“The sky is blue wherever you go.”
It’s summertime in Hamburg, and while it’s a time for most people to go away on holiday, Daniel (Moritz Bleibtreu), a serious young teacher, is stuck at home. A bohemian young woman named Juli (Christiane Paul) has her sights set on Daniel, but Daniel spoils Juli’s plans by meeting Melek, a traveling Turkish woman (Idil Uner). When Melek leaves for Budapest the next day, Daniel impulsively decides to follow her, and he bumps into Juli as she hitchhikes out of town. Juli makes a habit of taking a hitchhiking holiday every summer, and her destination is always left to chance–she goes wherever the passing cars take her.
In July is basically an on-the-road romance. The viewer knows that Juli is attracted to Daniel, but Daniel is blissfully unaware of this. He’s so determined to meet a mystery woman under the Bosporus Bridge that he overlooks Juli entirely. As they pass through Hungary, Bulgaria and Romania on the way to Budapest, Daniel and Juli suffer a series of misadventures, and at every misfortune, Daniel becomes less straitlaced and more uninhibited.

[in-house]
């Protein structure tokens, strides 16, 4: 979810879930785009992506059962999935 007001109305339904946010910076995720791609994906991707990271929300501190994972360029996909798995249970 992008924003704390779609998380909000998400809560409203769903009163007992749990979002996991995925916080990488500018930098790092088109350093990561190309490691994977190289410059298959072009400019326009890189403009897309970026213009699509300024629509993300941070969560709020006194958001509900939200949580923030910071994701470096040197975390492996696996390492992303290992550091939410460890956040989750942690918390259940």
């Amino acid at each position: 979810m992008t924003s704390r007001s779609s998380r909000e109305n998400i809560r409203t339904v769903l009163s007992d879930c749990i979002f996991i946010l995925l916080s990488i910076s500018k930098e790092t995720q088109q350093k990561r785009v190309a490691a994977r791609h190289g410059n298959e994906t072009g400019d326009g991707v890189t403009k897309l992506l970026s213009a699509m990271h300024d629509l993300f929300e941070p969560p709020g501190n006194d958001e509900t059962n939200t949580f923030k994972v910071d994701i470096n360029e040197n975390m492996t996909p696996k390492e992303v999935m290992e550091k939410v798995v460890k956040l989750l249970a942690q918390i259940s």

While the film is rather predictable, it’s salvaged by completely unexpected moments of originality. The heavy use of coincidence is forgiven by the plot’s emphasis on fate. Juli’s free spirited character is nicely balanced by Daniel’s stability and occasional stodginess. Slated to be a popular foreign romance film, In July is directed by Fatih Akin–in German with English subtitles.